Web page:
What keeps you awake at night?
Not a lot keeps me awake at night. I usually get along with about 5 hours of sleep each night, so when I go to sleep, I go right to sleep until my alarm goes off. In fact, I usually wake up about 15 minutes before the alarm rings. If the question is not raised literally, I worry about the future of the United States. I have never been blessed with children of my own, but I worry about what life will be like for my students as American becomes a country I less and less recognize. I also consider the threat of violence and warfare within our shores – something we never faced in all the wars of the 20th Century – to be more likely in this century.
What gets you energized in the morning?
When I first get up, I try to recite to myself, “This is the day the Lord has made, I’m to rejoice and be glad in it.” That is, I try to think of each new day as a day I do not deserve – in terms of my job, my health, my community – and so I should be grateful. Put differently, I try not to start my day with a complaining spirit.
Why does Henry Spearman think so many people do not understand Adam Smith’s “obvious and simply system of natural liberty?”
Spearman is struck at the number of people who, outwardly, express admiration for free markets and outwardly would be opposed to government control of the economy, but then see most every economic issue as examined as one of technique — and not liberty. Take the debate over raising the minimum wage: most all of the discussion is about the size of the effects on unemployment versus the increase in income for others. Some people recognize that proposals by labor unions to raise the minimum wage reflects a strategy to increase the demand for capital equipment (made by union members) as a substitute for labor (supplied by the non-union sector). Others write about the effect on individual workers versus families. Very few raise an objection to having a minimum wage set by the government (at any level, regardless of the distribution of costs and benefits) because it intrudes upon the ability of a buyer (an employer) and a seller (a worker) to enter into a voluntary agreement. An important part of liberty is to allow employment contracts between informed input purchasers and input sellers without government interference.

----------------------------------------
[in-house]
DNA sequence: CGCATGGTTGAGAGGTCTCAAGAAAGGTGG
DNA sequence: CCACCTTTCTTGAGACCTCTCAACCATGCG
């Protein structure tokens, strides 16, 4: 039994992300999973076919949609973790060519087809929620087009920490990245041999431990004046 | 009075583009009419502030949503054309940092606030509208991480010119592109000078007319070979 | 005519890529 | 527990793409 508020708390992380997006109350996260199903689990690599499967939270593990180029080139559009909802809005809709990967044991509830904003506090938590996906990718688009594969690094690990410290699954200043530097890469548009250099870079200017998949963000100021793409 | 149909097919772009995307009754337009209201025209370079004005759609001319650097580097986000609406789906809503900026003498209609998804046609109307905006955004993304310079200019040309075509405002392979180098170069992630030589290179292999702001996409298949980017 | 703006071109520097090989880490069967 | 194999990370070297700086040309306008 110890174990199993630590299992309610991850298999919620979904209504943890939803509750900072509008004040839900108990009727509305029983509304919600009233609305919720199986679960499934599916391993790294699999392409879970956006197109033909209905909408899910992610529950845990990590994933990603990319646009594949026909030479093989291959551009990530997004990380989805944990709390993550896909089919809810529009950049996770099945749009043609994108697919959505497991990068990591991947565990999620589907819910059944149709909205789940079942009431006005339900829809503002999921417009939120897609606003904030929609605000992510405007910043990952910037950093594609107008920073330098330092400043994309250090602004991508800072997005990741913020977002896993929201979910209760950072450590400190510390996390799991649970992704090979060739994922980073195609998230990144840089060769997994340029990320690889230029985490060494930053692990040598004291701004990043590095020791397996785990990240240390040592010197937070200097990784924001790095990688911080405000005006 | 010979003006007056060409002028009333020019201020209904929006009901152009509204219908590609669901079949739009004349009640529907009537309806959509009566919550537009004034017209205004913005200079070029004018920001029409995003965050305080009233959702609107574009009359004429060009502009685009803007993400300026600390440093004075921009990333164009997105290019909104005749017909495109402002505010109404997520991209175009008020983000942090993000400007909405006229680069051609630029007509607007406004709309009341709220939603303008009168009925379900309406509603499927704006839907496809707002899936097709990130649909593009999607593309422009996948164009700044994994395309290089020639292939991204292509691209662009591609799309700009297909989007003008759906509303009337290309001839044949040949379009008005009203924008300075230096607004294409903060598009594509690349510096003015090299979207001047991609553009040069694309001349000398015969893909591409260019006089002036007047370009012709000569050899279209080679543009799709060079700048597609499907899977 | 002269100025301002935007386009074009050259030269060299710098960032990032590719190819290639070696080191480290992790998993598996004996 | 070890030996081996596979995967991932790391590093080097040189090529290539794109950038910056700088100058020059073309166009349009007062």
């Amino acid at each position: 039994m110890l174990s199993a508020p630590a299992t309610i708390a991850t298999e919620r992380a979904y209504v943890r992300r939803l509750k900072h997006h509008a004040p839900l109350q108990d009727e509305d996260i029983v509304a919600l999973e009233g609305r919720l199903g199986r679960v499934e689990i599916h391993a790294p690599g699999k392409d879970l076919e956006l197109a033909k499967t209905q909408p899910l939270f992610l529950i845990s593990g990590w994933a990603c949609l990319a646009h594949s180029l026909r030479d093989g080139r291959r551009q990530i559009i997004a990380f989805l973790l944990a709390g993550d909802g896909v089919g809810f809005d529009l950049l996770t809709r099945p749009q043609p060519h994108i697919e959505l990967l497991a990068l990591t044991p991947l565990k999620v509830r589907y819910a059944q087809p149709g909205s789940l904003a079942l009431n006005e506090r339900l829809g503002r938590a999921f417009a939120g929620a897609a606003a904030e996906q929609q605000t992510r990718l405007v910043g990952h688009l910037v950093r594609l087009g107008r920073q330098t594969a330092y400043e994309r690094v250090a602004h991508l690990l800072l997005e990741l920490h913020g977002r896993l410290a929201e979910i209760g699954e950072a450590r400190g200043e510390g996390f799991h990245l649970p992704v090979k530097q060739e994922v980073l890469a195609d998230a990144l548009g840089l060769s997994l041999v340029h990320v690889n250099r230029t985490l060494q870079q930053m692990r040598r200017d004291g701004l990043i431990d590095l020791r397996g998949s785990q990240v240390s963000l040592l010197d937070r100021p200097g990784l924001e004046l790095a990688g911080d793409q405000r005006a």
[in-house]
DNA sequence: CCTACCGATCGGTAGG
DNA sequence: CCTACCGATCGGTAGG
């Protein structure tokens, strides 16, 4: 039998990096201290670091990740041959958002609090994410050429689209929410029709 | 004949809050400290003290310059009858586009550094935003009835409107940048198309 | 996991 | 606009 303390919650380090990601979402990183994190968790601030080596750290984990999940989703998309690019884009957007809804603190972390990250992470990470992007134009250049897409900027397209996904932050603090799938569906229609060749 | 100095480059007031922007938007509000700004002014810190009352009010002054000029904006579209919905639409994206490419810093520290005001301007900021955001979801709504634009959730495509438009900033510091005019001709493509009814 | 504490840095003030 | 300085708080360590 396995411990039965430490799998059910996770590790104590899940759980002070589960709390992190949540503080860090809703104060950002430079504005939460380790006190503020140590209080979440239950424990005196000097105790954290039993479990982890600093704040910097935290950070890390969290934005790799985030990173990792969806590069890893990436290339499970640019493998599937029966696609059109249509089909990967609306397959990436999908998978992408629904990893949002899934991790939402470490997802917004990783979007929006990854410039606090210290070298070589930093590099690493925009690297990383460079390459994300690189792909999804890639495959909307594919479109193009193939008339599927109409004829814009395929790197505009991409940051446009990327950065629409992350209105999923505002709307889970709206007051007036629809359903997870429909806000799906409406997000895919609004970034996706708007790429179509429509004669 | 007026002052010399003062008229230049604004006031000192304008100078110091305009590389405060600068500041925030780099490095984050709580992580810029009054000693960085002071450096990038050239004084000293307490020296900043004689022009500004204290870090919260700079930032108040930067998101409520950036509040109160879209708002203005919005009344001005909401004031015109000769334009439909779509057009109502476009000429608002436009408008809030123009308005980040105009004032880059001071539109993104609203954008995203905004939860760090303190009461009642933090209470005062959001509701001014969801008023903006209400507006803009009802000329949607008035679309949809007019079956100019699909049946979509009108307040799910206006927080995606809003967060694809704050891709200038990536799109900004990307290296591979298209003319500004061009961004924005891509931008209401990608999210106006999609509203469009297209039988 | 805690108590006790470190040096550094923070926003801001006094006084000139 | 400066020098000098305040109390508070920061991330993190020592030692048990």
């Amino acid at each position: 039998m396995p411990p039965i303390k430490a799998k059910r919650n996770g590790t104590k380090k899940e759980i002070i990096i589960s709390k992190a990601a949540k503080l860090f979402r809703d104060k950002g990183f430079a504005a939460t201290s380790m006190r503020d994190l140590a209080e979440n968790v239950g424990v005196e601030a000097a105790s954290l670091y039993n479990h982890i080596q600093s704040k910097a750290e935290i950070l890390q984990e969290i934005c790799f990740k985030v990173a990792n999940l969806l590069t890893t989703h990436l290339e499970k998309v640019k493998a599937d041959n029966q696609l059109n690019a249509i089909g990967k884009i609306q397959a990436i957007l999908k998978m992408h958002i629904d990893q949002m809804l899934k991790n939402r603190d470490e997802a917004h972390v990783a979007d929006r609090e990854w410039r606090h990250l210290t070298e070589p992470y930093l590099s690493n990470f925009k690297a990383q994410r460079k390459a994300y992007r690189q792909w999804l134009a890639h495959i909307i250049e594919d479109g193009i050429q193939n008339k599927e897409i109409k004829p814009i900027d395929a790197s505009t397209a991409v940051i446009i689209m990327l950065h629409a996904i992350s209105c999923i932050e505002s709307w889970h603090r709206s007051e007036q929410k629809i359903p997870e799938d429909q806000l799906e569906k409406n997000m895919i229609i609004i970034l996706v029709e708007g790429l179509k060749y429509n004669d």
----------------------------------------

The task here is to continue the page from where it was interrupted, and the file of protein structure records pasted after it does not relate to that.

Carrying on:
Under your pen name of Marshall Jevons, you are an economic storyteller, connecting economic theories to tangible stories. What are other examples of economic writing that has heart?
Always beware when you ask a professor, “do you have any suggestions for further reading?” I do.